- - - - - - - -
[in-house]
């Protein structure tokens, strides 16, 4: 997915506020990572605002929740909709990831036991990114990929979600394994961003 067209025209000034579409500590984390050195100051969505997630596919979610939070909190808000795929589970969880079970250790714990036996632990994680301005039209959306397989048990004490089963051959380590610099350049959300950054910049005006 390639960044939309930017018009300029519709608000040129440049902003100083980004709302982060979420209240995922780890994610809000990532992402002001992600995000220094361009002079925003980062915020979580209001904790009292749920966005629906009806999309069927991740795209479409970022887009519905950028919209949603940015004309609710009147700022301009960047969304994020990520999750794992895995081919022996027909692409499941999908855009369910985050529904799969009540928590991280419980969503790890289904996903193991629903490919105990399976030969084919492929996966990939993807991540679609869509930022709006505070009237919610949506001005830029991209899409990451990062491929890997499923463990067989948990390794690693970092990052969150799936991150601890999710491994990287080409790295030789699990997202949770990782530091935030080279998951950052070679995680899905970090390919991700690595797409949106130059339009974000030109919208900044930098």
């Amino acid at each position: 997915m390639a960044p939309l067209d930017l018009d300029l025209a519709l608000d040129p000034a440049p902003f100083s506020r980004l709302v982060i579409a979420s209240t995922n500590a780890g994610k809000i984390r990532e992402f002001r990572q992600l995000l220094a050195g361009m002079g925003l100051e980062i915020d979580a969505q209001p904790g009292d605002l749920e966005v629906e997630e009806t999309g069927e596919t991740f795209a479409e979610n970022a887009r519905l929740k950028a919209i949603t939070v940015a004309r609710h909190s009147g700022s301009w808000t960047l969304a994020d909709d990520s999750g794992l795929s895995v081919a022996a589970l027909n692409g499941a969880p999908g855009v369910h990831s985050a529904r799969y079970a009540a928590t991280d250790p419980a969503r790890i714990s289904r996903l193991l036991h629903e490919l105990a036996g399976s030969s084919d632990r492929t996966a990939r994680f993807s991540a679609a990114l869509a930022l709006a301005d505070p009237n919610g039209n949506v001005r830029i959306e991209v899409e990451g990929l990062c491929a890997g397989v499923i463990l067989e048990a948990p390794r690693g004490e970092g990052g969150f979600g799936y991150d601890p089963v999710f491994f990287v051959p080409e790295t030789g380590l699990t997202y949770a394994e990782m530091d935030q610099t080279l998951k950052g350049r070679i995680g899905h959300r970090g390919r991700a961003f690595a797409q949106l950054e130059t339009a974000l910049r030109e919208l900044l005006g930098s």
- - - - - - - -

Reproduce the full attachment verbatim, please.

[in-house]
């Protein structure tokens, strides 16, 4: 997915506020990572605002929740909709990831036991990114990929979600394994961003 067209025209000034579409500590984390050195100051969505997630596919979610939070909190808000795929589970969880079970250790714990036996632990994680301005039209959306397989048990004490089963051959380590610099350049959300950054910049005006 390639960044939309930017018009300029519709608000040129440049902003100083980004709302982060979420209240995922780890994610809000990532992402002001992600995000220094361009002079925003980062915020979580209001904790009292749920966005629906009806999309069927991740795209479409970022887009519905950028919209949603940015004309609710009147700022301009960047969304994020990520999750794992895995081919022996027909692409499941999908855009369910985050529904799969009540928590991280419980969503790890289904996903193991629903490919105990399976030969084919492929996966990939993807991540679609869509930022709006505070009237919610949506001005830029991209899409990451990062491929890997499923463990067989948990390794690693970092990052969150799936991150601890999710491994990287080409790295030789699990997202949770990782530091935030080279998951950052070679995680899905970090390919991700690595797409949106130059339009974000030109919208900044930098």
């Amino acid at each position: 997915m390639a960044p939309l067209d930017l018009d300029l025209a519709l608000d040129p000034a440049p902003f100083s506020r980004l709302v982060i579409a979420s209240t995922n500590a780890g994610k809000i984390r990532e992402f002001r990572q992600l995000l220094a050195g361009m002079g925003l100051e980062i915020d979580a969505q209001p904790g009292d605002l749920e966005v629906e997630e009806t999309g069927e596919t991740f795209a479409e979610n970022a887009r519905l929740k950028a919209i949603t939070v940015a004309r609710h909190s009147g700022s301009w808000t960047l969304a994020d909709d990520s999750g794992l795929s895995v081919a022996a589970l027909n692409g499941a969880p999908g855009v369910h990831s985050a529904r799969y079970a009540a928590t991280d250790p419980a969503r790890i714990s289904r996903l193991l036991h629903e490919l105990a036996g399976s030969s084919d632990r492929t996966a990939r994680f993807s991540a679609a990114l869509a930022l709006a301005d505070p009237n919610g039209n949506v001005r830029i959306e991209v899409e990451g990929l990062c491929a890997g397989v499923i463990l067989e048990a948990p390794r690693g004490e970092g990052g969150f979600g799936y991150d601890p089963v999710f491994f990287v051959p080409e790295t030789g380590l699990t997202y949770a394994e990782m530091d935030q610099t080279l998951k950052g350049r070679i995680g899905h959300r970090g390919r991700a961003f690595a797409q949106l950054e130059t339009a974000l910049r030109e919208l900044l005006g930098s």